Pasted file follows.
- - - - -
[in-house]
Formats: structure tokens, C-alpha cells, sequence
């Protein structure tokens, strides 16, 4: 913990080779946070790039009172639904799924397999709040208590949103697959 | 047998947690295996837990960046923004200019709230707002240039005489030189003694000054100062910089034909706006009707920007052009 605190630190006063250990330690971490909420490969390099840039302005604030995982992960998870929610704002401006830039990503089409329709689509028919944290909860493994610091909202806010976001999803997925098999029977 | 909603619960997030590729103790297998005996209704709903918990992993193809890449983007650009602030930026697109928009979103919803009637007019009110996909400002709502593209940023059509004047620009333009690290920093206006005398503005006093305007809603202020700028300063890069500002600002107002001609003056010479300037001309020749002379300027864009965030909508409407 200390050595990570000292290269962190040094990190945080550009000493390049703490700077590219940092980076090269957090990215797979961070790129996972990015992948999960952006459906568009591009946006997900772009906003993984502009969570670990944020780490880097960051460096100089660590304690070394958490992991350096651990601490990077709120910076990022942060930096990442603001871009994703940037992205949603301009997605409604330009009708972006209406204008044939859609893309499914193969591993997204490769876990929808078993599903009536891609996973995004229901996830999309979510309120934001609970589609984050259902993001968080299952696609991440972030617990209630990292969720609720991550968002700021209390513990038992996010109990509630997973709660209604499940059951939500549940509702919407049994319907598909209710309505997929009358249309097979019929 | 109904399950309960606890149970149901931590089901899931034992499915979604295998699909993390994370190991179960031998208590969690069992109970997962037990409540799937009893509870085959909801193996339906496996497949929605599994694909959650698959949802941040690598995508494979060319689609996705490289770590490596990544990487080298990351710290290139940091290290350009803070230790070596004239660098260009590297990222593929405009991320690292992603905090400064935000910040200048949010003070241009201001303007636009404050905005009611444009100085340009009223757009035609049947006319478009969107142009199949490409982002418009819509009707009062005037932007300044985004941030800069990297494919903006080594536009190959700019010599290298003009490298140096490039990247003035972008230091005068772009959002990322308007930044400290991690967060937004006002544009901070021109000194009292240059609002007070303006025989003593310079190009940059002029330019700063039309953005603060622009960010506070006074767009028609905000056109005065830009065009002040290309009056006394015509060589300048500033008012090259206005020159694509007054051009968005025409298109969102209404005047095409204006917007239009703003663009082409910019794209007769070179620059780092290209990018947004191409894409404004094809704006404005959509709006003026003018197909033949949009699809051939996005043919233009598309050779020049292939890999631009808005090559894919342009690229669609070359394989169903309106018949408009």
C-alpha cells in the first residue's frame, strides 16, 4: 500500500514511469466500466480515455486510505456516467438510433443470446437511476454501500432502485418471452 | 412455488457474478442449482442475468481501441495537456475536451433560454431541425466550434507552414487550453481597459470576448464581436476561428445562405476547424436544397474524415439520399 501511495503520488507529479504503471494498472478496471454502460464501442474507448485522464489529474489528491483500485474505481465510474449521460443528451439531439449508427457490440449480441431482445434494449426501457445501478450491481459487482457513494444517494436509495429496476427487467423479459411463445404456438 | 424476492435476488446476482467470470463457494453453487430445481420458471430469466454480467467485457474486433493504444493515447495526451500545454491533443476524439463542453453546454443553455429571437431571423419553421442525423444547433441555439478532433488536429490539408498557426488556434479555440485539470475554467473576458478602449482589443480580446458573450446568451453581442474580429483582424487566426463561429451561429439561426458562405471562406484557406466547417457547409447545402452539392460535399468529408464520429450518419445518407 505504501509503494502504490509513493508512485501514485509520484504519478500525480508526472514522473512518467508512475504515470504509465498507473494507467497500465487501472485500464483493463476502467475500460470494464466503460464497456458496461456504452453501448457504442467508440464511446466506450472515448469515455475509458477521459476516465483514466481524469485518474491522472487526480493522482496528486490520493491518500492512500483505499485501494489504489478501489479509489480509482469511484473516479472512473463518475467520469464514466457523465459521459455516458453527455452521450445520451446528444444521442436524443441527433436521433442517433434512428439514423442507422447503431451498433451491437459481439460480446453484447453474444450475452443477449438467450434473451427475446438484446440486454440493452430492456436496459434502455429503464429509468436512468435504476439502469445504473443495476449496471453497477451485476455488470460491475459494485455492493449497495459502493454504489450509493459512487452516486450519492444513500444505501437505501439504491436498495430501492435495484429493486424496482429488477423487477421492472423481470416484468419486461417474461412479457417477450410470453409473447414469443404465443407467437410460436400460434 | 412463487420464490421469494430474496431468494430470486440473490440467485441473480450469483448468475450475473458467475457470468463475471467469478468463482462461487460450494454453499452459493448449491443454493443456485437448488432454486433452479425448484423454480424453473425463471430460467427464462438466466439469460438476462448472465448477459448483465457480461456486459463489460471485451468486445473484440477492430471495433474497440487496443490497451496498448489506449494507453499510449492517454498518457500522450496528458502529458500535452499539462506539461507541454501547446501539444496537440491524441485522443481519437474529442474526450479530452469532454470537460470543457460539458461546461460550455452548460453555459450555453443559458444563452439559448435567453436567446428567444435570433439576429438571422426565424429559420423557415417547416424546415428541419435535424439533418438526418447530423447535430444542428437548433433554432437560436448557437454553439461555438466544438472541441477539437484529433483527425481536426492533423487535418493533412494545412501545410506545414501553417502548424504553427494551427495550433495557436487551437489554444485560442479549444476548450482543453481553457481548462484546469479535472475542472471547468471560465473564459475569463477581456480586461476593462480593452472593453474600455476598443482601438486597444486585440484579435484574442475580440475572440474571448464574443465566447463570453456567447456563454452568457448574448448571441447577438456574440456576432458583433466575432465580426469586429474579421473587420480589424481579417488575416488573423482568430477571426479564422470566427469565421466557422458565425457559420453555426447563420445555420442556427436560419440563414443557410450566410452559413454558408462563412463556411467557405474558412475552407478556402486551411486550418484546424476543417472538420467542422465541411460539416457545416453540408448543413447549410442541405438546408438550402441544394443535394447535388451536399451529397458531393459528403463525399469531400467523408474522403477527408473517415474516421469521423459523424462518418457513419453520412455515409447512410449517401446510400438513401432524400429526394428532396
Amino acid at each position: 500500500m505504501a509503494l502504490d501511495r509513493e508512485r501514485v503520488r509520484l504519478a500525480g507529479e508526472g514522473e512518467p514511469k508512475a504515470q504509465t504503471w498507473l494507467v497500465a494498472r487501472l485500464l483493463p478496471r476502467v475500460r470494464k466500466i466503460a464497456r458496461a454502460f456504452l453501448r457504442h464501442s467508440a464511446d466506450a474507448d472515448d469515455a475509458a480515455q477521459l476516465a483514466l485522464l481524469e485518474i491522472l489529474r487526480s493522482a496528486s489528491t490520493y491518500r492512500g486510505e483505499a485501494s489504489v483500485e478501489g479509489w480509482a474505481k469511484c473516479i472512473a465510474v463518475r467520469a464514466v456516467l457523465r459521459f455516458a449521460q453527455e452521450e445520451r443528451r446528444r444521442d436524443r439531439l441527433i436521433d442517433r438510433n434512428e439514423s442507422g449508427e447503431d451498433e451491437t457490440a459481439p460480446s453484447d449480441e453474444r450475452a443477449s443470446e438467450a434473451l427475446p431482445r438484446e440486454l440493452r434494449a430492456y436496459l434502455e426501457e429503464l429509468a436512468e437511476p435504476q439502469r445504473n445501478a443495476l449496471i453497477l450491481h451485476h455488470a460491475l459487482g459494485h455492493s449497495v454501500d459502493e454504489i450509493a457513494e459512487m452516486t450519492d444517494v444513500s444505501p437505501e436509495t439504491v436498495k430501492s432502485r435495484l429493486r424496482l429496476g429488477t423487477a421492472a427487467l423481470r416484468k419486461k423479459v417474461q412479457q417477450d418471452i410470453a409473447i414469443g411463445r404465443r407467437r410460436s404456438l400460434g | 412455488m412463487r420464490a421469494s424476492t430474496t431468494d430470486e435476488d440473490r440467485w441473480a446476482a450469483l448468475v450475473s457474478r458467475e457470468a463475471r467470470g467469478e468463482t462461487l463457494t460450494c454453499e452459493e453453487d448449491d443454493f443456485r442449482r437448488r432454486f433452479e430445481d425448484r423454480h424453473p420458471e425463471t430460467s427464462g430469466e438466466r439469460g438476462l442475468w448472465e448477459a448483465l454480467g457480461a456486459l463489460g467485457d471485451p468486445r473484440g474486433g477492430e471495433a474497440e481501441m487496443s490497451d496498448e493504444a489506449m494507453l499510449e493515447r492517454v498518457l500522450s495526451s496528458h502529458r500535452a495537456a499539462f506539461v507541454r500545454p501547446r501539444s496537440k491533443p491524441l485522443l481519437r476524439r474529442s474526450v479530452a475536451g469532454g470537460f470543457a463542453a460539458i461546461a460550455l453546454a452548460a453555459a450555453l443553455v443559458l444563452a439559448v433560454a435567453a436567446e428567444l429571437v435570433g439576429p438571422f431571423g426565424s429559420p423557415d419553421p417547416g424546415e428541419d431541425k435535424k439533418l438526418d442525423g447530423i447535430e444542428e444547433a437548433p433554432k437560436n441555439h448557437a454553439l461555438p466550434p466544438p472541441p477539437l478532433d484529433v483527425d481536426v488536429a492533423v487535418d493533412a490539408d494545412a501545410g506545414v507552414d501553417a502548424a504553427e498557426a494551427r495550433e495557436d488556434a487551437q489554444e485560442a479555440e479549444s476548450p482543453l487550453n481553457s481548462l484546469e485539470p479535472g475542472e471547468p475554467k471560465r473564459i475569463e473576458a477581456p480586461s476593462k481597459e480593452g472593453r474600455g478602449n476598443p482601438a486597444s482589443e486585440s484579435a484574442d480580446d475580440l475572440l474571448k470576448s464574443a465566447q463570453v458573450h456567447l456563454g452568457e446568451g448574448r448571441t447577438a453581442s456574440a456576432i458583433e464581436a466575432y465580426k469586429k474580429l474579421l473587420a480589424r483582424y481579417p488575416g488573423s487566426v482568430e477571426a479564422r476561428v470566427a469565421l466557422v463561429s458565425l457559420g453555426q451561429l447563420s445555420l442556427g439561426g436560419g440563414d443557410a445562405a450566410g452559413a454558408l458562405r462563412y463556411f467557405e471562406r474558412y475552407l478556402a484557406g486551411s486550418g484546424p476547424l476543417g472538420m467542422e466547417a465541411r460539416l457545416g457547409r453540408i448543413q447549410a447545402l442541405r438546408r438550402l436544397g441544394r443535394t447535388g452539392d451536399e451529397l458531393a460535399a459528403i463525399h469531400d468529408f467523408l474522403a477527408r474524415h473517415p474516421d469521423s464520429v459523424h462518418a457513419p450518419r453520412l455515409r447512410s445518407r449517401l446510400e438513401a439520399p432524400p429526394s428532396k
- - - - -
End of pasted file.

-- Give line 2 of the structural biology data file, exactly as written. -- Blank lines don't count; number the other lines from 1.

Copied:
Formats: structure tokens, C-alpha cells, sequence